Does Increased Screen Time Affect Skin Health?

A woman is upset due to screen fatigue

Screen Time & Skin Health

Given how heavily our society depends on technology, particularly in recent years, it shouldn't come as a surprise that more and more of our lives are now spent online. In a single day, the average adult pulls up their phone 150 times or more, with some people looking at a screen for up to 19 hours. In 2020, Zoom will have hosted over 300 million meetings, up from only 10 million the year before. Most of us have had that guilty feeling after getting an especially high screen time usage report at the end of the week.

Of course, there are significant advantages to this technological advancement, such as remaining linked during a worldwide epidemic. However, the negative effects of excessive screen time usage on our mental and physical health should not be overlooked. Unplugging may help us sleep better, reduce stress and anxiety, enhance our attention, and, yes, even improve our skin health. Here's what our phones, laptops, and other devices are doing to our skin and what we can do about it. So it is very important to know how to reduce screen time.

Damage from Blue Light

You're probably familiar with blue light if you've ever used Night Mode on your phone, tablet, or computer. This type of ray, also known as High Energy Visible light - HEV, is emitted by the sun as well as our electronic devices. Blue light, according to science, contains more energy than other hues in the visible spectrum, and hence is more likely to harm our cells. 

As a consequence, while gazing at a computer for long periods of time, many people feel eye strain and dryness, headaches, dizziness, nausea, and other symptoms. While further study into how blue light affects human skin is needed, there is mounting evidence that HEV rays may damage the barrier by generating free radicals and causing oxidative stress. If that's the case, gazing at screens for long periods of time may deplete the skin's collagen supply, resulting in wrinkles, sagging skin, and age spots.

How much screen time is healthy?

In addition to taking breaks from the screen, use mineral sunscreen every day to protect your skin from blue light damage. A physical SPF (formulated with materials like zinc oxide) reflects visible light rays, including HEV, unlike chemical sunscreen. Antioxidants, such as ferulic acid, may provide further protection. Ferulic acid, which is included in our Advanced Restoring Serum, neutralises free radicals and prevents them from oxidising and inflicting long-term harm to our skin cells.

Indirectly, blue light has an effect on our skin's health. Artificial light suppresses the generation of melatonin in our bodies, which is necessary for a comfortable night's sleep. Spending too much time clicking and scrolling before bed might lead us to miss out on crucial when our skin repairs itself. While some people find that using blue light glasses or altering the lighting on their displays helps, the best thing you can do is turn off your gadgets at least an hour before night.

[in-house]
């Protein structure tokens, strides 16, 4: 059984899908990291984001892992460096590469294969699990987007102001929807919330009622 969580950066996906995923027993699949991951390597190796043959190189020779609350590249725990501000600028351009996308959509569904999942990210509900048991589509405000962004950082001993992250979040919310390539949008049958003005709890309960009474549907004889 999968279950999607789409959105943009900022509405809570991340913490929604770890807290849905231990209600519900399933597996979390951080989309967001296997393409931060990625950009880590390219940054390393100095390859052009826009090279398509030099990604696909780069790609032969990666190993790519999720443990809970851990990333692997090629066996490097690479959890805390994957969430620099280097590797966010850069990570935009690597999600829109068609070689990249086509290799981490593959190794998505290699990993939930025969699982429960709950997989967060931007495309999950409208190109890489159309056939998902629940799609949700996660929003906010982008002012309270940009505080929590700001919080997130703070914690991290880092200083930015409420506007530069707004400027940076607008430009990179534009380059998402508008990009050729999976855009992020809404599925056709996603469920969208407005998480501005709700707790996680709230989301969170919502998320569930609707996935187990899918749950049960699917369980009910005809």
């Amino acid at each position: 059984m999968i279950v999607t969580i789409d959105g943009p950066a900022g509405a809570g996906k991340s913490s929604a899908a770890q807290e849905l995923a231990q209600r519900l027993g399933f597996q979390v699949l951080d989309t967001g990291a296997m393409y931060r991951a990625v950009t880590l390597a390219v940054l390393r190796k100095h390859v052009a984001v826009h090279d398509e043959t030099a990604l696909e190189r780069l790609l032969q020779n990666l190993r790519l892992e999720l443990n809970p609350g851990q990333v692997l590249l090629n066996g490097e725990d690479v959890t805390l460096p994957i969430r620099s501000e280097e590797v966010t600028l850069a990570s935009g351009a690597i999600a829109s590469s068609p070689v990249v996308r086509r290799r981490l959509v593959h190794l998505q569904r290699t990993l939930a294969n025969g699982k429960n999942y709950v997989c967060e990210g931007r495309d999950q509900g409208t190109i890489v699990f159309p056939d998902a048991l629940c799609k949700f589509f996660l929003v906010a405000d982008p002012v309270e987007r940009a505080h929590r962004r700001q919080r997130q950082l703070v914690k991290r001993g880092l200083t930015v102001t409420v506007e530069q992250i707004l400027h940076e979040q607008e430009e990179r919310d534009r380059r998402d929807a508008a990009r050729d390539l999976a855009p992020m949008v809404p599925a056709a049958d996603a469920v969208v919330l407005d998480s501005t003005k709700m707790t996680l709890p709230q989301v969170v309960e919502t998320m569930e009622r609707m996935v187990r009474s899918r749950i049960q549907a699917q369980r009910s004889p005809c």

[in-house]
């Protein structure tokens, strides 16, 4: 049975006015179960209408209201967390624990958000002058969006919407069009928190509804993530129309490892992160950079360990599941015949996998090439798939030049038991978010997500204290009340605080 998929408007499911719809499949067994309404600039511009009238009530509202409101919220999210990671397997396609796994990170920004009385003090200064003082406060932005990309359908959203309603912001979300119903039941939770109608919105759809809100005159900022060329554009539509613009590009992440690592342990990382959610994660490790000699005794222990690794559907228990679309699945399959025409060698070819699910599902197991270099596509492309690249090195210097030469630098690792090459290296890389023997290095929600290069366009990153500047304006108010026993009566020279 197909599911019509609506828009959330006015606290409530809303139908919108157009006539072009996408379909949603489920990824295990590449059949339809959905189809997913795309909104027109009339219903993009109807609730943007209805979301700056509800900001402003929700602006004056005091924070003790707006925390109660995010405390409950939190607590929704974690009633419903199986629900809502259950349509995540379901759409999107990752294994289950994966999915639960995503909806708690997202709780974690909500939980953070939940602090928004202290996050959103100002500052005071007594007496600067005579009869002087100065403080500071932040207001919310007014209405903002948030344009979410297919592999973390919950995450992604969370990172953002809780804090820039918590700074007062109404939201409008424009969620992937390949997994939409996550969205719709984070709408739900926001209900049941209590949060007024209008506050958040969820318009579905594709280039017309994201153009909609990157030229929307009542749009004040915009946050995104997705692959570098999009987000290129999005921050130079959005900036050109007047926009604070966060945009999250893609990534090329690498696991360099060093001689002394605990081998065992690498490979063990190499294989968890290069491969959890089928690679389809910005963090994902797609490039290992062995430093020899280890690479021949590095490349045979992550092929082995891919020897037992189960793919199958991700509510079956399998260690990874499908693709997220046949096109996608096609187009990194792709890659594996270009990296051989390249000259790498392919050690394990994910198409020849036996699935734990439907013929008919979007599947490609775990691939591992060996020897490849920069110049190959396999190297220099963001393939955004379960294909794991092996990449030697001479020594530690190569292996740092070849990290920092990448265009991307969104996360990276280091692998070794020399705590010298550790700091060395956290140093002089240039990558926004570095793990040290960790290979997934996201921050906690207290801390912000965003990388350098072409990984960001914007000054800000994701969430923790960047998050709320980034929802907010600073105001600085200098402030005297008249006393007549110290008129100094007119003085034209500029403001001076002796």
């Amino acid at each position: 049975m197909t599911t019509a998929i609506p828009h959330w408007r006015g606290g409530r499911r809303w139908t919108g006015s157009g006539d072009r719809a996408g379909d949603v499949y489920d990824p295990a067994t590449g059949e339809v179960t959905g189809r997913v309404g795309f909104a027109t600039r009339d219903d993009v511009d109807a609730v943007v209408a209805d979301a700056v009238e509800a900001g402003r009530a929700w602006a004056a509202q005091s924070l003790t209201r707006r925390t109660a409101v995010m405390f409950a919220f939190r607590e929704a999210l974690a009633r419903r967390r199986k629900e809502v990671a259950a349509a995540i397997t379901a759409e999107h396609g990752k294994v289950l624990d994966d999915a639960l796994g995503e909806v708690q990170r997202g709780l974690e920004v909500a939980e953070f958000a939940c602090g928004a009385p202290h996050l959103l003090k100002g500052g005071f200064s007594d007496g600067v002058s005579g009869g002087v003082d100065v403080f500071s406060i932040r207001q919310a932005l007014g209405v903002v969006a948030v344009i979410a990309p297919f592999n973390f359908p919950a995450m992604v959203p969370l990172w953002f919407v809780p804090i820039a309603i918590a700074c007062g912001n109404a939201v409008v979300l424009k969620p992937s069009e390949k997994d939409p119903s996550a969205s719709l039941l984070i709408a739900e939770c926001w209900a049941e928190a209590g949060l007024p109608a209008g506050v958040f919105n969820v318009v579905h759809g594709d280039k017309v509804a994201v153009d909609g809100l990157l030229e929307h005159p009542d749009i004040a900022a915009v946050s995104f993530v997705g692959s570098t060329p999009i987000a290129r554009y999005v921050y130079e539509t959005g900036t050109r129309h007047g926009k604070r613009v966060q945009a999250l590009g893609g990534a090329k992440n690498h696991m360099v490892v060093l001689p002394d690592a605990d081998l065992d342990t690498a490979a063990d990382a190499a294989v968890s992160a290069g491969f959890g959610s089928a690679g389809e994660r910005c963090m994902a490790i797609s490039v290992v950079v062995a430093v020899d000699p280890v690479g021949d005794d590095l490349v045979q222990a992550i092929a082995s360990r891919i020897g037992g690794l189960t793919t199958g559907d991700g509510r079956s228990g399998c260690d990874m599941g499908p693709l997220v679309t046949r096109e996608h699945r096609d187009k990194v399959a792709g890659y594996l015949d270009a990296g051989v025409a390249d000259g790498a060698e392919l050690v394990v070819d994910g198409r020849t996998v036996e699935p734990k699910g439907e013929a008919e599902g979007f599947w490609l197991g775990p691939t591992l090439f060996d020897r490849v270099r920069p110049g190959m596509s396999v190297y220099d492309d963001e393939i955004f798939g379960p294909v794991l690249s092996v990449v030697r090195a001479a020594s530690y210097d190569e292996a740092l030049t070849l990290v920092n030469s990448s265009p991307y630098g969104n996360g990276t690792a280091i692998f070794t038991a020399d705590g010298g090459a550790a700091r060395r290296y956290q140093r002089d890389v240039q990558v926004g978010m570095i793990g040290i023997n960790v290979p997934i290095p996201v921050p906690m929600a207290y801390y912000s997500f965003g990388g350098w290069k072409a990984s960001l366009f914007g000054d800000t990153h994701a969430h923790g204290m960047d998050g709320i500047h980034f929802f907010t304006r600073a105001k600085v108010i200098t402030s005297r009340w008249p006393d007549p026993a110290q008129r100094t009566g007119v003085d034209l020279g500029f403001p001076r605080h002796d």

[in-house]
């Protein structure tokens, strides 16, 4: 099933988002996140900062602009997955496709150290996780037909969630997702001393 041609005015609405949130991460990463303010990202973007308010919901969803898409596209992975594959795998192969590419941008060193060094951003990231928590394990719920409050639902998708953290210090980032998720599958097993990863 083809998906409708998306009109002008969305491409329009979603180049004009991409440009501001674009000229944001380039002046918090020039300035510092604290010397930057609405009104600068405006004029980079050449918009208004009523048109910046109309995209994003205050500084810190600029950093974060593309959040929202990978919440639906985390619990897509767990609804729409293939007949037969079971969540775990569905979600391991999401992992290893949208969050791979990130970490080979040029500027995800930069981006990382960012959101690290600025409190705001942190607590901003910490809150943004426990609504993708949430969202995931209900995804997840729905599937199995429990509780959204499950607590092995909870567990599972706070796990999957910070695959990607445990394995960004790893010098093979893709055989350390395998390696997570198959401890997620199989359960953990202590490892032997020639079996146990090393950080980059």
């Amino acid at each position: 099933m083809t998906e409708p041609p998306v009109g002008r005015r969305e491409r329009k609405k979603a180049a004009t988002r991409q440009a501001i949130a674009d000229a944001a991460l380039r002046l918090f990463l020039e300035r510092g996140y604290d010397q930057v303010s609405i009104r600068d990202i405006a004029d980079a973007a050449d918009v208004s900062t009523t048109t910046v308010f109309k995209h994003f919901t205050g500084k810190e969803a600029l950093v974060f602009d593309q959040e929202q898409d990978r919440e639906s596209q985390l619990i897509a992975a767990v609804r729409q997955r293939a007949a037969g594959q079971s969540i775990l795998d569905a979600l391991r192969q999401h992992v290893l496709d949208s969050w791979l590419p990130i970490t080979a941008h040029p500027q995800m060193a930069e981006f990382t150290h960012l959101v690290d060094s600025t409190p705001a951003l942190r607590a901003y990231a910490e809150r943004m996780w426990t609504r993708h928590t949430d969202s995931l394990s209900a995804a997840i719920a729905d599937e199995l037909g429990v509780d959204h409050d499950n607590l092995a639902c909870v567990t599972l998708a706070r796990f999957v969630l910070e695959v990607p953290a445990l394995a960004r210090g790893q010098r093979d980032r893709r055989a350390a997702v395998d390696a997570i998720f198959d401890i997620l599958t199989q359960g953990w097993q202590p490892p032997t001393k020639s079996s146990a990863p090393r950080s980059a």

Side- Effects of increased screen time on the skin


Consider when you last cleaned your electronic equipment, particularly your smartphone, if you're seeing an increase in breakouts. It is said that cell phones are 10 times more filthy than toilet seats. Given how often we touch our screens, it's no surprise that they might provoke acne flare-ups.

Even so, outbreaks do occur. The good news is that treating breakouts caused by cell phone usage is simple. Depending on the severity of your breakouts, a good washing programme products containing salicylic acid and benzoyl peroxide may usually be controlled. If you have a lot of acne, try washing your face with Keep the Peace. Its salicylic acid, which is 1.5 per cent, clears up breakouts without stripping the skin.

Tech neck

The phrase "tech neck," which refers to the pain caused by constantly gazing down at your phone, became extremely popular just a few years ago. In fact, there's a strong possibility you're reading this post while gazing down at your computer screen. 

While it has no major health consequences, it may create neck strain, and back discomfort, and affect your posture. After all, the head weighs about 5-10 pounds, and the gravitational force that comes with gazing downwards just adds to the physical strain. 

"Tech neck" wrinkles may form prematurely due to the number of hours we spend gazing down at our computers, phones, and tablets during the day. These tiny lines are classified as dynamic wrinkles, which occur as a result of recurrent muscle activity and include smile lines and crow's feet. The skin stretches out as our muscles flex. Skin can't bounce back to its previous shape as readily as collagen and elastin are lost over time, thus fine wrinkles will stay.

Take Away

The most apparent fix is to spend less time gazing at a computer screen. Invest in a standing desk, get up and move about throughout the day, and limit the amount of time you spend texting and surfing, this is how to reduce screen time we can do. However, staring down at your screen from time to time is inescapable. When it comes to moisturising and applying SPF, make sure your neck and chest are included in your regular skincare regimen. Recovery Mode, our night cream, works at the cellular level to preserve collagen and elastin from breakdown while also smoothing fine wrinkles over time.